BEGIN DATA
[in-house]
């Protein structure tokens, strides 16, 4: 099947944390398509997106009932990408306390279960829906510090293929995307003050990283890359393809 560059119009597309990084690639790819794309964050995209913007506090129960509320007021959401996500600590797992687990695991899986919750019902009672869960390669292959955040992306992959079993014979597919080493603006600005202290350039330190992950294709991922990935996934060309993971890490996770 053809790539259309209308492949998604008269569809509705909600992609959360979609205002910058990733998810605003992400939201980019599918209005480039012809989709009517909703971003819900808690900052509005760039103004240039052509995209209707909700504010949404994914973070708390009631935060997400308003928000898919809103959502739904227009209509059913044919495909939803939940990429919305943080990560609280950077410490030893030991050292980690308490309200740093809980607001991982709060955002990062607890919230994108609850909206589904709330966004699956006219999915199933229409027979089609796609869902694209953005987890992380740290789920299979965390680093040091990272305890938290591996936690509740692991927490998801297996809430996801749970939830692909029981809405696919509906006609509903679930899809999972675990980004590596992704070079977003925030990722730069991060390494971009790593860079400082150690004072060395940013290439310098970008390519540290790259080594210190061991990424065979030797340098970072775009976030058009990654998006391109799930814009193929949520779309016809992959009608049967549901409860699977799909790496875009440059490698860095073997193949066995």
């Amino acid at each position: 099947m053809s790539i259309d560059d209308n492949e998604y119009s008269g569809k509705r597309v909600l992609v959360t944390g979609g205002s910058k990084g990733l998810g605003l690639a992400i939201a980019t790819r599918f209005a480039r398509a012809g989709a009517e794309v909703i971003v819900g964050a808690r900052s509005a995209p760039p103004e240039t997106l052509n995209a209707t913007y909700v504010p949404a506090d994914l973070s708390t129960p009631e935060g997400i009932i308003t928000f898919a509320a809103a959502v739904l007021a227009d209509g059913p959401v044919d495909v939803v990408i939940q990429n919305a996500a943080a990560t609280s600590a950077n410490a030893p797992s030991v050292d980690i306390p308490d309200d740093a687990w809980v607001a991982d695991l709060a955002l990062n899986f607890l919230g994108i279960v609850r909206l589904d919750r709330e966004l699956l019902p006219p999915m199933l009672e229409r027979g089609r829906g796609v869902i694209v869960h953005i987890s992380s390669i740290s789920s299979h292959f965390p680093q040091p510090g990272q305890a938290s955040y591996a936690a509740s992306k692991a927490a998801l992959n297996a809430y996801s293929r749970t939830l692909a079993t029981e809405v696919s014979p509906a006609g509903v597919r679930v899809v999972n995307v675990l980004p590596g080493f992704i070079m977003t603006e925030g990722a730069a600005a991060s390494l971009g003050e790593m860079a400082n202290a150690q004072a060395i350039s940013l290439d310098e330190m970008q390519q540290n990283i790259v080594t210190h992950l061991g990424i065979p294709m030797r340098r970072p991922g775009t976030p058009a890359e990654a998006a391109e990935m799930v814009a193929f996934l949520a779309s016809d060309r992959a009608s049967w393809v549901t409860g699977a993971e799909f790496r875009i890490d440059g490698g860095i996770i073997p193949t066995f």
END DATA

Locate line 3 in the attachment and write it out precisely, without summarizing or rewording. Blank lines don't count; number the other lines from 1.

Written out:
């Amino acid at each position: 099947m053809s790539i259309d560059d209308n492949e998604y119009s008269g569809k509705r597309v909600l992609v959360t944390g979609g205002s910058k990084g990733l998810g605003l690639a992400i939201a980019t790819r599918f209005a480039r398509a012809g989709a009517e794309v909703i971003v819900g964050a808690r900052s509005a995209p760039p103004e240039t997106l052509n995209a209707t913007y909700v504010p949404a506090d994914l973070s708390t129960p009631e935060g997400i009932i308003t928000f898919a509320a809103a959502v739904l007021a227009d209509g059913p959401v044919d495909v939803v990408i939940q990429n919305a996500a943080a990560t609280s600590a950077n410490a030893p797992s030991v050292d980690i306390p308490d309200d740093a687990w809980v607001a991982d695991l709060a955002l990062n899986f607890l919230g994108i279960v609850r909206l589904d919750r709330e966004l699956l019902p006219p999915m199933l009672e229409r027979g089609r829906g796609v869902i694209v869960h953005i987890s992380s390669i740290s789920s299979h292959f965390p680093q040091p510090g990272q305890a938290s955040y591996a936690a509740s992306k692991a927490a998801l992959n297996a809430y996801s293929r749970t939830l692909a079993t029981e809405v696919s014979p509906a006609g509903v597919r679930v899809v999972n995307v675990l980004p590596g080493f992704i070079m977003t603006e925030g990722a730069a600005a991060s390494l971009g003050e790593m860079a400082n202290a150690q004072a060395i350039s940013l290439d310098e330190m970008q390519q540290n990283i790259v080594t210190h992950l061991g990424i065979p294709m030797r340098r970072p991922g775009t976030p058009a890359e990654a998006a391109e990935m799930v814009a193929f996934l949520a779309s016809d060309r992959a009608s049967w393809v549901t409860g699977a993971e799909f790496r875009i890490d440059g490698g860095i996770i073997p193949t066995f």